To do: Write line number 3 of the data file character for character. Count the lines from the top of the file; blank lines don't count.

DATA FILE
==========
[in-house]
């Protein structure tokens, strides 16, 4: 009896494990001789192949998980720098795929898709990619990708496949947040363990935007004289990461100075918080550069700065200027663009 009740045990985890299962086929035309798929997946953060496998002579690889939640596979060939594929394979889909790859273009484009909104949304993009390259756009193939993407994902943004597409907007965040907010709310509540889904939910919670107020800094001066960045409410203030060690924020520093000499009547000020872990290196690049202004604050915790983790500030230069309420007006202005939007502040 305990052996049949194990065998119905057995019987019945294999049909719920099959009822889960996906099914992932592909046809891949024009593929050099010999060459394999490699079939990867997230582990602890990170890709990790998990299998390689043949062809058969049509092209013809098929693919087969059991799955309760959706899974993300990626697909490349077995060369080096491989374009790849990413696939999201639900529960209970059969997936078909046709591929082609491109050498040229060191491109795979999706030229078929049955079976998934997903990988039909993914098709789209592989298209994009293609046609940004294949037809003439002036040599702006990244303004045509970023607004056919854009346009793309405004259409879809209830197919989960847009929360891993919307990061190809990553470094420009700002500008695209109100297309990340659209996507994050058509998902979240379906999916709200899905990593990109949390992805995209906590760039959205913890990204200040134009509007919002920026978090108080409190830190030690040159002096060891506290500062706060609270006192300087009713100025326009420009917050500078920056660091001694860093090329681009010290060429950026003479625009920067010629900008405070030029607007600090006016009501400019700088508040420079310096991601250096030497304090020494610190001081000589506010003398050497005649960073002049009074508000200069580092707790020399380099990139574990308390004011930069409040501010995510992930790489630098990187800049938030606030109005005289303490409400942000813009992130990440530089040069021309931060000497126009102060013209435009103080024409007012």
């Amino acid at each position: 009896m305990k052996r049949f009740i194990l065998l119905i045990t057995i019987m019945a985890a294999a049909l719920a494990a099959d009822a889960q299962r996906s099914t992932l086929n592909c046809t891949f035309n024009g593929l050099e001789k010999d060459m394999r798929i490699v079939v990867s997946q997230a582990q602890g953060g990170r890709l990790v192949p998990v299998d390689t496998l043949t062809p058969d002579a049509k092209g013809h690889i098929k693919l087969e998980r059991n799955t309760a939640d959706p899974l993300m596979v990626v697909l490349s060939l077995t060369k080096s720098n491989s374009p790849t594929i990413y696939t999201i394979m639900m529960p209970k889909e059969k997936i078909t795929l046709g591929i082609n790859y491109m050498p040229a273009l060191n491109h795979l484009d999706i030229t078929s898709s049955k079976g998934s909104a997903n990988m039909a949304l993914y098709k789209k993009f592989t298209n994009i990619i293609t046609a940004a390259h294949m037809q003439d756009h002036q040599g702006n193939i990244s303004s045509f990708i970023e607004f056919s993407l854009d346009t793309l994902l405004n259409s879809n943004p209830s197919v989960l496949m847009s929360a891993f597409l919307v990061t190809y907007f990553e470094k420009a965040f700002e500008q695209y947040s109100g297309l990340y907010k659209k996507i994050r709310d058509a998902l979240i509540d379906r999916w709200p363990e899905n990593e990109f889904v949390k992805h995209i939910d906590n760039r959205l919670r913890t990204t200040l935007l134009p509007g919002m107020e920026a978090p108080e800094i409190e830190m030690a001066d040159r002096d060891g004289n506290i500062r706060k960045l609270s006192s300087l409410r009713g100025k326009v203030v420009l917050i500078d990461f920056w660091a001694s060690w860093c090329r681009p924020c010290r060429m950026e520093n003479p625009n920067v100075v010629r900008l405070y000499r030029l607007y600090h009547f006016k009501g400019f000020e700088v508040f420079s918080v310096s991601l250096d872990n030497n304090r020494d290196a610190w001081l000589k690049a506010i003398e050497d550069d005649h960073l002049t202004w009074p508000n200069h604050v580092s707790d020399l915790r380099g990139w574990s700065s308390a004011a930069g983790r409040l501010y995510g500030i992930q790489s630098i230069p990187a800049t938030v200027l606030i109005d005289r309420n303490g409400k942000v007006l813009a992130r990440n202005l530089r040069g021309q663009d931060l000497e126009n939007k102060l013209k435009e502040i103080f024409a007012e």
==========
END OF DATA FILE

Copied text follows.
């Amino acid at each position: 009896m305990k052996r049949f009740i194990l065998l119905i045990t057995i019987m019945a985890a294999a049909l719920a494990a099959d009822a889960q299962r996906s099914t992932l086929n592909c046809t891949f035309n024009g593929l050099e001789k010999d060459m394999r798929i490699v079939v990867s997946q997230a582990q602890g953060g990170r890709l990790v192949p998990v299998d390689t496998l043949t062809p058969d002579a049509k092209g013809h690889i098929k693919l087969e998980r059991n799955t309760a939640d959706p899974l993300m596979v990626v697909l490349s060939l077995t060369k080096s720098n491989s374009p790849t594929i990413y696939t999201i394979m639900m529960p209970k889909e059969k997936i078909t795929l046709g591929i082609n790859y491109m050498p040229a273009l060191n491109h795979l484009d999706i030229t078929s898709s049955k079976g998934s909104a997903n990988m039909a949304l993914y098709k789209k993009f592989t298209n994009i990619i293609t046609a940004a390259h294949m037809q003439d756009h002036q040599g702006n193939i990244s303004s045509f990708i970023e607004f056919s993407l854009d346009t793309l994902l405004n259409s879809n943004p209830s197919v989960l496949m847009s929360a891993f597409l919307v990061t190809y907007f990553e470094k420009a965040f700002e500008q695209y947040s109100g297309l990340y907010k659209k996507i994050r709310d058509a998902l979240i509540d379906r999916w709200p363990e899905n990593e990109f889904v949390k992805h995209i939910d906590n760039r959205l919670r913890t990204t200040l935007l134009p509007g919002m107020e920026a978090p108080e800094i409190e830190m030690a001066d040159r002096d060891g004289n506290i500062r706060k960045l609270s006192s300087l409410r009713g100025k326009v203030v420009l917050i500078d990461f920056w660091a001694s060690w860093c090329r681009p924020c010290r060429m950026e520093n003479p625009n920067v100075v010629r900008l405070y000499r030029l607007y600090h009547f006016k009501g400019f000020e700088v508040f420079s918080v310096s991601l250096d872990n030497n304090r020494d290196a610190w001081l000589k690049a506010i003398e050497d550069d005649h960073l002049t202004w009074p508000n200069h604050v580092s707790d020399l915790r380099g990139w574990s700065s308390a004011a930069g983790r409040l501010y995510g500030i992930q790489s630098i230069p990187a800049t938030v200027l606030i109005d005289r309420n303490g409400k942000v007006l813009a992130r990440n202005l530089r040069g021309q663009d931060l000497e126009n939007k102060l013209k435009e502040i103080f024409a007012e």